Passed down to me by my older brothers, I had both a red and orange View-Master Model G and a light brown Sawyer Model G, along with oodles of reel cards featuring stills of everything from old TV shows, Disney movies, and educational/sightseeing views. We also had a projector for viewing the reels, though of course it didn't supply the stereoscopic effect of the View-Master. Plus, as opposed to the View-Master, there was no way to read the captions on the physical reel while it was in the projector. For that information you needed to refer to the booklet which came along with that reel. What a hassle!
Another curious item in our household, passed down by my grandparents, was an old wooden Holmes stereoscope with a selection of heavy cardboard stereo cards. A majority of these cards were of exotic sites from throughout the world, taken from 19th century wet plate photographs. From a historical perspective, I always found these interesting, though not as captivating as the View-Master. Many of the cards had images which were were monochrome and beginning to fade. Still, the old-fashioned stereoscope represents an important part of our cultural heritage and marks another development in our visual understanding of our world.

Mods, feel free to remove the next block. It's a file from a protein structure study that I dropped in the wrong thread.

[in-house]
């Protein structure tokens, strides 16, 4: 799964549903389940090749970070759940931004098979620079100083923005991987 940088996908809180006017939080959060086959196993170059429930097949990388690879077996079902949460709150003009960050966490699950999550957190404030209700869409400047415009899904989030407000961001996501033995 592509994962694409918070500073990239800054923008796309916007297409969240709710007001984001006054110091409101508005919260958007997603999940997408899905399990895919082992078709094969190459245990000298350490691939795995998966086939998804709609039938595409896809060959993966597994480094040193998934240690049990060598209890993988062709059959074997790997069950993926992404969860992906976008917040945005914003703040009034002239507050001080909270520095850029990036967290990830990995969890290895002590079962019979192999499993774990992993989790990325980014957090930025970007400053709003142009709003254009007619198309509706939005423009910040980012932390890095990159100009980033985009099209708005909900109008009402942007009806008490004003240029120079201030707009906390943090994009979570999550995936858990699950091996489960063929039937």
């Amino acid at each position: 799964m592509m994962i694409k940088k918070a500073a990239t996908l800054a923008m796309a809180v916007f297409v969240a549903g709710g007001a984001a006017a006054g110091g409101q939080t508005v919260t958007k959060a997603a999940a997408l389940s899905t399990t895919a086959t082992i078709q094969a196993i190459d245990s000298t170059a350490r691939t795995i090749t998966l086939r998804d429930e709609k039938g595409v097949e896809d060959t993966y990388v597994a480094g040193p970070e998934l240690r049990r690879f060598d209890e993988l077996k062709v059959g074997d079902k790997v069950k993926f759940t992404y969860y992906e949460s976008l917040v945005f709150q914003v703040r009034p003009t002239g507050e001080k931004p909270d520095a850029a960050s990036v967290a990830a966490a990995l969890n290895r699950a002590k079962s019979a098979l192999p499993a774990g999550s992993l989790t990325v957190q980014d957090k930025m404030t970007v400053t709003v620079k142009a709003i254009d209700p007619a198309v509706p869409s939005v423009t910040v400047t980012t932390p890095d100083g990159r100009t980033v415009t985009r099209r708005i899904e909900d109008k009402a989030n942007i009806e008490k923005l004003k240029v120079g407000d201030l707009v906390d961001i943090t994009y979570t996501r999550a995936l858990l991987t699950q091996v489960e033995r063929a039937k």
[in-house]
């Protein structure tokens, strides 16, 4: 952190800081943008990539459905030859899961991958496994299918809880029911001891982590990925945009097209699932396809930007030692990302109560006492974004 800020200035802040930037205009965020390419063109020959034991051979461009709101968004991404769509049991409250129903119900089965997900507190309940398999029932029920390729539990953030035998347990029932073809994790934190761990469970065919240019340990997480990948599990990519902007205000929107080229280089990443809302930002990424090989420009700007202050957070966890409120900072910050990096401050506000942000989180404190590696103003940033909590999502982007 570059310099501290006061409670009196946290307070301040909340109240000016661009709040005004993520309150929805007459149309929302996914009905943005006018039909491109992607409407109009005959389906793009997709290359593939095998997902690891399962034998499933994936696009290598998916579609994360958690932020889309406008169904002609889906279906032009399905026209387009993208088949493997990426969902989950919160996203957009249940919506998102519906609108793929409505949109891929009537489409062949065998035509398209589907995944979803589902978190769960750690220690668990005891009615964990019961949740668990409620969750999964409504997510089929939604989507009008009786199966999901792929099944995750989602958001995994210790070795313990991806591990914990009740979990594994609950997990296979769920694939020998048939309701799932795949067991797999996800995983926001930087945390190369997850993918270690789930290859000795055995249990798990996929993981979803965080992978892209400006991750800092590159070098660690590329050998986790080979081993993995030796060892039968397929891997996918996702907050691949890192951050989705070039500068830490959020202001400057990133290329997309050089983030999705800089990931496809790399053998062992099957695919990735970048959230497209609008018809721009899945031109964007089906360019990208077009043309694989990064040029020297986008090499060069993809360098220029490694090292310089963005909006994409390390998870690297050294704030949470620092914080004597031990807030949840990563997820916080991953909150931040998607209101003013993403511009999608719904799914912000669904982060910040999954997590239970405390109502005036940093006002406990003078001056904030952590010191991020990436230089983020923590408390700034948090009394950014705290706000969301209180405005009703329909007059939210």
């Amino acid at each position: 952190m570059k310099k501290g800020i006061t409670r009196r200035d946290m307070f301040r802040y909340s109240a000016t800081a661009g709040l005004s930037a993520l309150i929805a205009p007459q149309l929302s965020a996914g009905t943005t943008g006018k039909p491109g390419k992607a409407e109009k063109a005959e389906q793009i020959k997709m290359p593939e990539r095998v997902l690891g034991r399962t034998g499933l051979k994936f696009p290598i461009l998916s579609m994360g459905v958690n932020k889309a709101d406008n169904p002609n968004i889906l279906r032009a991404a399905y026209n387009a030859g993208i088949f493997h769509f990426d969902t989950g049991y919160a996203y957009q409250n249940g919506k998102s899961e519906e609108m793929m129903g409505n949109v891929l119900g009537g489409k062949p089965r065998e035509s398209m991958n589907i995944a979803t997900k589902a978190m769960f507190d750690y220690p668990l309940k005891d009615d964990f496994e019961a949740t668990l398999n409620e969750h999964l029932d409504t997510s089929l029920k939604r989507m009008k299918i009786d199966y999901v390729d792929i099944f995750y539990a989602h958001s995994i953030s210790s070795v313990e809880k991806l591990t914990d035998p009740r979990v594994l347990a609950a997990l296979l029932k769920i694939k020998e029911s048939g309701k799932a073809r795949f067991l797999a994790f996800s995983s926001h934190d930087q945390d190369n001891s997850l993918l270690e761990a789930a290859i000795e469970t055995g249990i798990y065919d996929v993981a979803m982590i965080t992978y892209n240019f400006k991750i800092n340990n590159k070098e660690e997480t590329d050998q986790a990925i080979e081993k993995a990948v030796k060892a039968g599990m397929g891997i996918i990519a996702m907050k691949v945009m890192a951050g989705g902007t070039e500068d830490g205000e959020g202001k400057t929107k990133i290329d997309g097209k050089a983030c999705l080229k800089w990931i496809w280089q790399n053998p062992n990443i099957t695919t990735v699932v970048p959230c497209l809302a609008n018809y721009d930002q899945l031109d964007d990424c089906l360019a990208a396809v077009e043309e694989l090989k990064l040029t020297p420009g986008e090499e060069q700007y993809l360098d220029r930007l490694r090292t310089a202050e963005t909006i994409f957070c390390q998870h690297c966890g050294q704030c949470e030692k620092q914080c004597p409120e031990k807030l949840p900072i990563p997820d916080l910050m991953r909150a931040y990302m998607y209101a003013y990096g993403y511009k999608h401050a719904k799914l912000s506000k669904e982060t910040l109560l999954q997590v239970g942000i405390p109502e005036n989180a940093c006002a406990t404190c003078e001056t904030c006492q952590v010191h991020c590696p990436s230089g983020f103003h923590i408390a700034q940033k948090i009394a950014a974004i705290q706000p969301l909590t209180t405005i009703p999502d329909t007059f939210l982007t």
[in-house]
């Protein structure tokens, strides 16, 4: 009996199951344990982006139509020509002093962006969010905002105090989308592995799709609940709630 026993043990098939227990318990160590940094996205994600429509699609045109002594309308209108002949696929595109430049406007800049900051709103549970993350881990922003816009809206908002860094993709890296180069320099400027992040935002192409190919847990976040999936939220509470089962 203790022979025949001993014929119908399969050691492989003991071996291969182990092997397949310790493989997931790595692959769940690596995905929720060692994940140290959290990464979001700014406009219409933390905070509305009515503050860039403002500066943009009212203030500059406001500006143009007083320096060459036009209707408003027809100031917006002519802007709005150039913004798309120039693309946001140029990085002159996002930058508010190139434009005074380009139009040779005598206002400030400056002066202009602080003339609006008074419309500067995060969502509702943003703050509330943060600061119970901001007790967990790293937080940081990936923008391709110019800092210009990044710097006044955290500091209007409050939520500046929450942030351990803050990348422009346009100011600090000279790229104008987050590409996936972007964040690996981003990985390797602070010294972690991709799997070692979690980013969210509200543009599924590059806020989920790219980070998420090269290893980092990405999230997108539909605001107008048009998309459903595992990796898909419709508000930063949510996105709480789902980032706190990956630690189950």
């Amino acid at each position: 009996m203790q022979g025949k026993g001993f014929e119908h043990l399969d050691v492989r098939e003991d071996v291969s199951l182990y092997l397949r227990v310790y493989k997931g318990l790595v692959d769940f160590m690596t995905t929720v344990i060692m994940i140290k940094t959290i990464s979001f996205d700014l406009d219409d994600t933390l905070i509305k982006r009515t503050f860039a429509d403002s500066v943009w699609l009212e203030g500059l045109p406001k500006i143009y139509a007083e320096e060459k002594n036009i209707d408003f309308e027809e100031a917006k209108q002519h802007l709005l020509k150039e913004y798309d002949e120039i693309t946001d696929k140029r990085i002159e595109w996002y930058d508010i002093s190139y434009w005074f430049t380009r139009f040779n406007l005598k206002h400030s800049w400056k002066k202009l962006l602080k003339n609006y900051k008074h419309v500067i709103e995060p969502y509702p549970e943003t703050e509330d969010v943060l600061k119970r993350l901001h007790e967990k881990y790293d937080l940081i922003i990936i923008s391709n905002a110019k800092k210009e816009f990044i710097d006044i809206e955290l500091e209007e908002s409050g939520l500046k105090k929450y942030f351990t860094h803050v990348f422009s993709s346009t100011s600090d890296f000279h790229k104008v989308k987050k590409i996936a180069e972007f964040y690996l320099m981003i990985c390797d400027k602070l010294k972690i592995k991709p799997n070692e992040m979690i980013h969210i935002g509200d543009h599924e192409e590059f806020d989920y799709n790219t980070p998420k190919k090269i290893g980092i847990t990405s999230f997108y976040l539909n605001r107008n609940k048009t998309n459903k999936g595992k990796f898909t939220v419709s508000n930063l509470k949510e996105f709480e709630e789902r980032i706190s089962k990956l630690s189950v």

I'm sure kids today wouldn't want to be bothered with this stuff, unless they were specifically interested in vintage entertainment. Then again, I'm pretty sure the View-Master was considered vintage when I was young, too. Who knows, maybe someday it'll experience a resurgence in popularity. Imagine a kid today refusing to go outside to play, but not so that he may devote hours upon hours to his X-Box but rather to take in stills from his favorite movies via an old-fashioned View-Master!
Eh ... I'm not counting my luck on that one. ;)